I do like the bit in Walzer's article about "the Americanism of the popular front in the 1930s and 1940s". Why isn't there a "fun" left -- for grownups -- any more?

Maybe we should start one.

Matt McIrvin ::: (view all by) ::: March 13, 2002, 01:54 PM:

I'm not even sure that it's exclusively a left thing. The most anguished, meandering left-wing screeds I've read lately about the evil that grips Washington sound almost exactly like the stuff that some people on the right wrote all through the Clinton administration.aaIf you read Usenet you saw a lot of this. Scary, crazy people were in control, they said. Janet Reno was coming to round up gun owners in concentration camps. Clinton played up the threat of some nobody named Osama bin Laden just to distract people from his sexual misbehavior. Clinton had had all sorts of people murdered and sabotaged Ron Brown's plane.aaThis is how a fraction of the despairing Outs always behave. Live through enough political cycles and you get used to it.aaThe problem is, of course, the old menace of the Boy Who Cried Wolf. Nixon really was a scary creep. Scream this about every administration and you might not be able to catch when it's really happening.

Patrick Nielsen Hayden ::: (view all by) ::: March 14, 2002, 11:56 AM:

I'm not sure that this is indeed "how a fraction of the despairing Outs always behave."aaFirst, the problems that Michael Walzer is trying to talk about, problems of the Left's own subculture, aren't really a function of any electoral cycle. Although you're right that political despair makes people nutty in some pretty recognizable and characteristic ways.aaSecond, I think over time we've seen development and change in how groups that perceive themselves as political "outs" behave, because the modern apparatus of media and marketing has begun to figure out that such people are a niche market and that money can be made by deliberately cultivating and catering to this sense of dispossession.

Matt McIrvin ::: (view all by) ::: March 14, 2002, 10:52 PM:

Yes, it manifests in ways specific to the ideology and its history. I agree particularly that the fixation on economic motivations to the exclusion of all else is characteristic of the left.aaAll things considered I'm more a centrist-liberal Democrat than what anyone would call a leftist, and even for a while after Sept. 11 I clung to this idea that terrorism, at least in the Middle East, is primarily a product of *economic* desperation. It was eye-opening to see that so many of the prominent Qaeda guys had education and came from families with some money. They sounded almost like American terrorists! Of course, the chaos and poverty of Afghanistan provided them with a ready playground, but they weren't from Afghanistan. Something else was going on here.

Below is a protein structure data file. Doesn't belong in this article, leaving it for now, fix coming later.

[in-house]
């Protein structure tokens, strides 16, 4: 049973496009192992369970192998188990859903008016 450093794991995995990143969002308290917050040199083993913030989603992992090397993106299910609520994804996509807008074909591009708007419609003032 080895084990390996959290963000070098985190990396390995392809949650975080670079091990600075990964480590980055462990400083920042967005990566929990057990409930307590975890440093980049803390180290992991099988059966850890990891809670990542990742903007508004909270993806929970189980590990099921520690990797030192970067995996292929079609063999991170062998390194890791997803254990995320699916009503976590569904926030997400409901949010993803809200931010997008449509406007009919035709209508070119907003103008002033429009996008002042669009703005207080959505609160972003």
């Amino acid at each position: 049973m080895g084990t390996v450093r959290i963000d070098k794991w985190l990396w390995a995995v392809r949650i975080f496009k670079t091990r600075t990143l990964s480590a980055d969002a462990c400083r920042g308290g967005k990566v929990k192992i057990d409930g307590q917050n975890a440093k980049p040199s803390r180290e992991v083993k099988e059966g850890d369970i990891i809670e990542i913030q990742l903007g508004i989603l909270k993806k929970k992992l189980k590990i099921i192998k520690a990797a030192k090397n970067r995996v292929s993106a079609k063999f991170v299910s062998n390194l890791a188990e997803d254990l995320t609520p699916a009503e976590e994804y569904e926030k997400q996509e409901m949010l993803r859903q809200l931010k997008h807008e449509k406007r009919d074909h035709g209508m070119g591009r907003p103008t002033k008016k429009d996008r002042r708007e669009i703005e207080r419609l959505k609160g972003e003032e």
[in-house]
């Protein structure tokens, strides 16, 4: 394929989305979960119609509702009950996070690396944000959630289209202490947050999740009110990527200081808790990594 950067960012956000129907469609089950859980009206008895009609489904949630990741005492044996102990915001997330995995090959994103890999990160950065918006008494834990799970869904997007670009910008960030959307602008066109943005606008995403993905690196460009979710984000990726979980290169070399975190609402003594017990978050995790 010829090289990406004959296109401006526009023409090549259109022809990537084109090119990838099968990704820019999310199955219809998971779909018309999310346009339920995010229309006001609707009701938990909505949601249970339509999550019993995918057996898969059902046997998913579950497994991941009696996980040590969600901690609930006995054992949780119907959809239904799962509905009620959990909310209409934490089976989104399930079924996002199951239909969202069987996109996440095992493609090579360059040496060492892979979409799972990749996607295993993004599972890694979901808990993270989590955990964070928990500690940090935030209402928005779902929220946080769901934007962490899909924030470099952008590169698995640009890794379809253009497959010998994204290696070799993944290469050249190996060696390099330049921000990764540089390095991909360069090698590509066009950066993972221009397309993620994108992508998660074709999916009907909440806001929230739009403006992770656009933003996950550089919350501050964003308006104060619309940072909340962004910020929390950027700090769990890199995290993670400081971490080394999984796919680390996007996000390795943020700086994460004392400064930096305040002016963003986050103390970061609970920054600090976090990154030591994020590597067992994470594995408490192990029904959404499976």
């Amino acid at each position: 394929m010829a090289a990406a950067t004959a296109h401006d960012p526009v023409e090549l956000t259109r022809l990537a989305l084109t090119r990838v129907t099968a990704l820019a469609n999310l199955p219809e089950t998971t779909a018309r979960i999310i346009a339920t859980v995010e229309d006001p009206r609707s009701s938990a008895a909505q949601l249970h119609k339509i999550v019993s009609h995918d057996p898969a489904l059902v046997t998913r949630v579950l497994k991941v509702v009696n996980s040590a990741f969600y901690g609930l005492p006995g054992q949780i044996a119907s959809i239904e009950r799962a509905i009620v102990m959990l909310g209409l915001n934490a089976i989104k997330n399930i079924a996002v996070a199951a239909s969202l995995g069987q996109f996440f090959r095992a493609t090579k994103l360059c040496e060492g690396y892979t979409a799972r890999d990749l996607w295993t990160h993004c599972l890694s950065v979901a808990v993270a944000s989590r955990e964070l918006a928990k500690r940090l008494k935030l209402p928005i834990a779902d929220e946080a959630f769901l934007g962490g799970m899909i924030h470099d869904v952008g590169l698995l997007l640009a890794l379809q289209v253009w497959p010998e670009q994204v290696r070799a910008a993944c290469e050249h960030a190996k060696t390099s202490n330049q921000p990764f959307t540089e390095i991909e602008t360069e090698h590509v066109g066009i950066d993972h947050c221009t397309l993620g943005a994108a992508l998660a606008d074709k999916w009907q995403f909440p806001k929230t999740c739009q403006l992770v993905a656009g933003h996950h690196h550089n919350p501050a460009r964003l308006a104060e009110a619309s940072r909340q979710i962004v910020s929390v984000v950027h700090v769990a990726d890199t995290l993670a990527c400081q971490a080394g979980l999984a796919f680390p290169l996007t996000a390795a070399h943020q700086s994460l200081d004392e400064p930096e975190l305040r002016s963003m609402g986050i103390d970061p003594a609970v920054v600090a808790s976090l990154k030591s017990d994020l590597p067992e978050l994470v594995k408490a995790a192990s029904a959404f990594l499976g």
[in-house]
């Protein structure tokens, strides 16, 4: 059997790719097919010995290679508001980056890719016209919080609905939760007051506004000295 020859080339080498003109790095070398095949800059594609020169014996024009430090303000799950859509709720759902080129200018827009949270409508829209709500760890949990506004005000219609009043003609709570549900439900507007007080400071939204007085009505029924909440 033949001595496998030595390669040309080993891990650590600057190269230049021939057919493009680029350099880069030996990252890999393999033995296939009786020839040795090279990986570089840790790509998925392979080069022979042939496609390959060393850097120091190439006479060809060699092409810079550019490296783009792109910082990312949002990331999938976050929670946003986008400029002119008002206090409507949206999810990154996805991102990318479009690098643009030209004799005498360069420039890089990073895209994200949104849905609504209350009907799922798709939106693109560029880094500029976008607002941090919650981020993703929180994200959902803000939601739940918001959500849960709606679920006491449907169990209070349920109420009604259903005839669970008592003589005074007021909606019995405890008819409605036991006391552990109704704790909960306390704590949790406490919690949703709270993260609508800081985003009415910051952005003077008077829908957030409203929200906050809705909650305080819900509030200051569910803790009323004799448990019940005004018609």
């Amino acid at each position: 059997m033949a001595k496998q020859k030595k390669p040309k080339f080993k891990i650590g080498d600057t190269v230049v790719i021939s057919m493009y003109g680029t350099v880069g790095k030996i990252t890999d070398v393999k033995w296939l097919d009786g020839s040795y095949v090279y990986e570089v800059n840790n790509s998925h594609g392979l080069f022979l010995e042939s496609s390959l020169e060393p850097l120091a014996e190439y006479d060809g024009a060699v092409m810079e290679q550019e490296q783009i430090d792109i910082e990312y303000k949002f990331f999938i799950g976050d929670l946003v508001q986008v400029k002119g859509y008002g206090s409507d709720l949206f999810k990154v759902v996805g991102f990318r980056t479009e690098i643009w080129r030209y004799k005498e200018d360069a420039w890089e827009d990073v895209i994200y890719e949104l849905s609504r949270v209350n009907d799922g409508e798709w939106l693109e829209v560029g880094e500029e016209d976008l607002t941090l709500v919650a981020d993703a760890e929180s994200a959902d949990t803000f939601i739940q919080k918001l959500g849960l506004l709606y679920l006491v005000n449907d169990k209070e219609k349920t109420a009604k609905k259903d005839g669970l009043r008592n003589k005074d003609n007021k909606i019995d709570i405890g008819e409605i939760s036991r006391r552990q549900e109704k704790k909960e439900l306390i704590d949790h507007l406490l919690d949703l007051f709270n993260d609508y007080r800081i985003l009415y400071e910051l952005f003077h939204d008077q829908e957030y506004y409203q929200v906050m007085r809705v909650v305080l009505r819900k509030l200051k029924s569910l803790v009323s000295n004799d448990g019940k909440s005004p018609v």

David Moles ::: (view all by) ::: March 20, 2002, 01:02 PM:

The individual terrorist, at least of the al-Qaeda yuppie type, isn't directly motivated by economics any more than the campus activist handing out Trotskyite tabloids. But don't underestimate the value of the "ready playground". Don't underestimate the effect that economic and political desperation has on the level of support these guys receive from the general public. I think the main reason our home-grown terrorists aren't any more dangerous than they are is that the average American in the street is fairly content with the status quo.a

aI wish I could figure out how to make this argument to the kind of people who call up talk shows and ask why the US is supposed to pay to rebuild Afghanistan when the Afghans didn't offer to pay to rebuild Lower Manhattan, but there's just too much ground to make up, there.a

aGood point about dispossession as a market niche, Patrick. The revolution may not be televised, but it'll certainly be merchandised...